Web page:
Next we come to John Entwistle, the Bass Guitarist. Again, he ranks among the top of Bassist all time. Check any list you like and John, “Ox” Entwistle will be there. Of course you may hear his other name in the process: Thunderfingers. I mean come on! You play the bass and they call you thunderfingers? See, John did not have the energy on stage that the others did necessarily, but when you play a bass guitar like a lead guitar, it doesn’t really matter. And that is what Entwistle did, and did well. Listen to any bass line from basically any Who song and it will blow your mind.
Now let’s talk about Roger Daltrey. Daltrey had that soulfully painful baritone. And while he is rarely considered a top 10 rock front man, he is easily a top 20. He changed the way a front man acted. And as for singers, with the emotion he shared in songs I think he is easily a top 10 singer. I mean listen to the power in his singing of See Me, Feel Me at Woodstock. Add in the fact that Daltrey was the first guy to jump around on stage with his shirt open or to whip his mike around and you can see why he was as big a part of the Who being part of the trinity.
Finally we come to the songwriter and rhythm guitarist of the Who, Pete Townshend. This rhythm guitarist would rock the world in so many ways, both as a guitarist, as a presence on stage, and as a songwriter. As a guitarist, Townshend launched the use of power chords into everyday use. Everything that most punk bands, even the great Johnny Ramone, none of it would have happened without this start by Townshend. He set the stage for power chords as a main tool. And he owned it. Just as he owned sound and feedback. See the 100 watt amp and the Marshall stack, both exist because Townshend wanted to be louder. Know why Hendrix wanted a Marshall stack and why Marshall is one of the most recognized names in amp design today? This man, Pete Townshend, and his need to be louder. Don’t underestimate Pete though. Sure he was a rhythm guitarist, but the man could play. Rolling Stones magazine currently ranks his as the 50th greatest guitarist of all time. And he created a stage presence. Ever seen the windmill strum? Guess who invented it. Oh, and the idea of destroying guitars at the end of a set? Pete, once again. As the story goes, he accidentally broke the head of his guitar while jumping around on stage. When the audience cheered, an irate Townshend took the guitar off and smashed it. At his next show, the crowd obviously cheered for an encore so Moon got in on the act and auto-destructive rock became mainstream. And finally we come to songs. See, Townshend was the chief song writer for the Who, and he put all his creativity and imagination to work. He crafted works like My Generation, Baba O’Riley, and Pinball Wizard. He was a master song crafter, but rarely gets credit even though the Who’s songs are widely recognized.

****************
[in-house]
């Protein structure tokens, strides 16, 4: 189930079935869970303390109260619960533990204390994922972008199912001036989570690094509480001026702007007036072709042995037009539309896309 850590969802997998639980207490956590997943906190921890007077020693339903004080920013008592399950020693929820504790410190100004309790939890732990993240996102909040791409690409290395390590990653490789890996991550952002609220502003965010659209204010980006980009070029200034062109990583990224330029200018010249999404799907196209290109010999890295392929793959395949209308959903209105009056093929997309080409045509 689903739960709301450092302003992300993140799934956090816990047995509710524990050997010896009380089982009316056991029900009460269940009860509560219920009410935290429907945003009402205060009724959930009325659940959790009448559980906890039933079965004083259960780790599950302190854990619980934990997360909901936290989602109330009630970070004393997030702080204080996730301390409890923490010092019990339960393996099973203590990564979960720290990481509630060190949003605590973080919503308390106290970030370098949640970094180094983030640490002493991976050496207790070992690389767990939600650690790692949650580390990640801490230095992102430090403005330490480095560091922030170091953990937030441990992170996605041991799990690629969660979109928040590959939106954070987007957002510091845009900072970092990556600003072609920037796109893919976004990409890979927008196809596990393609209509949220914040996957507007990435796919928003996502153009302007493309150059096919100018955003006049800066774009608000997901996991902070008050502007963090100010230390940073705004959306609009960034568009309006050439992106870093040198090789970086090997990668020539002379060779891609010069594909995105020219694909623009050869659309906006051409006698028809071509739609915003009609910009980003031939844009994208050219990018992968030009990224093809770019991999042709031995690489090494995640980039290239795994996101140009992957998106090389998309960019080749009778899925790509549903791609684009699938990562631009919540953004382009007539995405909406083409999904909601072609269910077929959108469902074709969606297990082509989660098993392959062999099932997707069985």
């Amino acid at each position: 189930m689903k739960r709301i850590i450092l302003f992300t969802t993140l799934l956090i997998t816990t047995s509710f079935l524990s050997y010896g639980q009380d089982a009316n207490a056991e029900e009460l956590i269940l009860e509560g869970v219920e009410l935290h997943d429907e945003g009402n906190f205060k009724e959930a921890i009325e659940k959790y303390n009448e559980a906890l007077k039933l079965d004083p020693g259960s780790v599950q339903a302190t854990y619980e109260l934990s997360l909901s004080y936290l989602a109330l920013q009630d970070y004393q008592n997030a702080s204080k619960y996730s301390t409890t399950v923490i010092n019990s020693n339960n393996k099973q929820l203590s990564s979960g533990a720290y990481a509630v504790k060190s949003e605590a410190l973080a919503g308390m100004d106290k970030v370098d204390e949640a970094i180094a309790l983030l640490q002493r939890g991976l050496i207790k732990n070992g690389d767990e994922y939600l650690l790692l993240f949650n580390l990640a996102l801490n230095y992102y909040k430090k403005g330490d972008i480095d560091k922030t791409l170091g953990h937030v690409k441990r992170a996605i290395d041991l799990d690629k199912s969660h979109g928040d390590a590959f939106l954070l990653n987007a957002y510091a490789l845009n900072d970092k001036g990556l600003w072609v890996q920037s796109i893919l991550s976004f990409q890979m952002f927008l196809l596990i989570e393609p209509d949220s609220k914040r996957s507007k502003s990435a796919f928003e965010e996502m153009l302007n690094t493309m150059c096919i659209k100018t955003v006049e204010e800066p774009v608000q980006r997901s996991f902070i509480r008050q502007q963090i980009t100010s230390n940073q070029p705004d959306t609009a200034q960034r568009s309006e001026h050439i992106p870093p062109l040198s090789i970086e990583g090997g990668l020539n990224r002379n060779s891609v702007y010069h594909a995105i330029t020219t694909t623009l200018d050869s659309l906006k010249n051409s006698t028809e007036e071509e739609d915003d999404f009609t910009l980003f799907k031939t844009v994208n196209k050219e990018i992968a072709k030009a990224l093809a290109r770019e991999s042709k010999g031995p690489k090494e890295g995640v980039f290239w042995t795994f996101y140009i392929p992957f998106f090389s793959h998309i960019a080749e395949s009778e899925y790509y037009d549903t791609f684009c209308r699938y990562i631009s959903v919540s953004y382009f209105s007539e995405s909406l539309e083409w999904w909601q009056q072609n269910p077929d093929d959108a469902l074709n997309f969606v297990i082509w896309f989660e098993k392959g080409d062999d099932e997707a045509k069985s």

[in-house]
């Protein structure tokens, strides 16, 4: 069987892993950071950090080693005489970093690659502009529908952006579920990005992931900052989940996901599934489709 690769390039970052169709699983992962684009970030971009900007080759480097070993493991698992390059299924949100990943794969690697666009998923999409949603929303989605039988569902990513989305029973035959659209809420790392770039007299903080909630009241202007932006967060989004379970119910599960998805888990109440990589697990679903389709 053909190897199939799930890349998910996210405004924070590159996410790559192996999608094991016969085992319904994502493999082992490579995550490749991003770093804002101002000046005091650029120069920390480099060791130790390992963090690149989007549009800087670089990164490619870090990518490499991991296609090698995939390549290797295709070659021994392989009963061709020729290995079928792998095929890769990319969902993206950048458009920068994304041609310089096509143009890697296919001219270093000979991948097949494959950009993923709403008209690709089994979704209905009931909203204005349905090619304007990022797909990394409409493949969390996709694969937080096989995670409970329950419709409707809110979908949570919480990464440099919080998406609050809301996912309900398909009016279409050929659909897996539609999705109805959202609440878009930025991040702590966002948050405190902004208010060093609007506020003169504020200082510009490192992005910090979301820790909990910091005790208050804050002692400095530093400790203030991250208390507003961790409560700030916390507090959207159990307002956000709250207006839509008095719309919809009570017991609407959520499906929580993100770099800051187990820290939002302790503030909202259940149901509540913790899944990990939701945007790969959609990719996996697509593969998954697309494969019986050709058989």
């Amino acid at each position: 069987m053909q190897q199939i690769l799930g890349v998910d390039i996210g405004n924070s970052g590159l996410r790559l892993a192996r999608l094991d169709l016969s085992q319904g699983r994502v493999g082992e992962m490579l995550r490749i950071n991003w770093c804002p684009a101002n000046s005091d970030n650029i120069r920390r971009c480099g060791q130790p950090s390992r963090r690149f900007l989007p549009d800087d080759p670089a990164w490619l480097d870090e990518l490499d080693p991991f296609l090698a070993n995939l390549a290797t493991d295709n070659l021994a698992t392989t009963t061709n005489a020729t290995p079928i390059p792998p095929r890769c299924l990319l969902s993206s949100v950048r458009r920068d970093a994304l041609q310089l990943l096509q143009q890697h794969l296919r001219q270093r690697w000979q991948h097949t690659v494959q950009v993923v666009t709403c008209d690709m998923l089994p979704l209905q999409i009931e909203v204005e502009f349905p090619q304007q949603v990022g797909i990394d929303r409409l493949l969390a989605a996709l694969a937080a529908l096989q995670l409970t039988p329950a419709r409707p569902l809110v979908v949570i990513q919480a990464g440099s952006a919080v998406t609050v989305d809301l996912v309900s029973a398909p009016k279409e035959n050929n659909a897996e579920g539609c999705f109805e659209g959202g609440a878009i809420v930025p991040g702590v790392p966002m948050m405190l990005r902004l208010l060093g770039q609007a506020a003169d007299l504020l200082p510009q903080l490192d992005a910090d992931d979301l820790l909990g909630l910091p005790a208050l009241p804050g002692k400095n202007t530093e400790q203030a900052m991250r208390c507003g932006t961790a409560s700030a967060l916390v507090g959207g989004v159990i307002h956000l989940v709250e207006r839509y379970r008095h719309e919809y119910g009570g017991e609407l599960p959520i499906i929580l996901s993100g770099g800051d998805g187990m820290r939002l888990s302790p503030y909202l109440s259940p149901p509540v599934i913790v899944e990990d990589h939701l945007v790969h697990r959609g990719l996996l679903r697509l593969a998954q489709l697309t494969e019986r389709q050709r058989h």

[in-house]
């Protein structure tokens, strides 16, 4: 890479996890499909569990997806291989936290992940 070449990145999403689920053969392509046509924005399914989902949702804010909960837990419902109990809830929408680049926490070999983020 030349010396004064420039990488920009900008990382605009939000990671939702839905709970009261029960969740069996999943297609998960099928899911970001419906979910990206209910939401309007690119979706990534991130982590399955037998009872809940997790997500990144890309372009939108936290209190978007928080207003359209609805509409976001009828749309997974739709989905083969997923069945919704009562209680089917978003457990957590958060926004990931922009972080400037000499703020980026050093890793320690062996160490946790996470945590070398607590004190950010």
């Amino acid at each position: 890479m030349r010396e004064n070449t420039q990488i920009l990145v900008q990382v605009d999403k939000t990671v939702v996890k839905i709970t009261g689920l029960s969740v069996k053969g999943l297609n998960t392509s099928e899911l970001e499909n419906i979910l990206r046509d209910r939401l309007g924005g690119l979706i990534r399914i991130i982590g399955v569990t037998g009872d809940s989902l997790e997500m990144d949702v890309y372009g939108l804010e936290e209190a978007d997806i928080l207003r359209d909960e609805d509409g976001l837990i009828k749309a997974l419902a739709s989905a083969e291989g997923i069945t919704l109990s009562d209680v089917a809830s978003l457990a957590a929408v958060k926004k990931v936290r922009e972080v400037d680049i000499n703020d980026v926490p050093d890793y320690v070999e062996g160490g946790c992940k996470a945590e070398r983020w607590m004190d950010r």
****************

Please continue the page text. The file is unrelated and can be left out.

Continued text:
So then what about the band as a whole and their legacy? Well let’s start with the fact that for nearly a decade, they were the loudest band on earth. Yes, Guinness Book of Records tracked them as the loudest band on earth. More than that, the Who were artist in every sense of the word. They were auto-destructive and emotional on stage. They were moving and innovative in their albums and song writing. I mean, their first success came from the album, My Generation. They followed this with “The Who Sell Out” which was a creative little piece including fake commercials and everything. The Who’s work was art.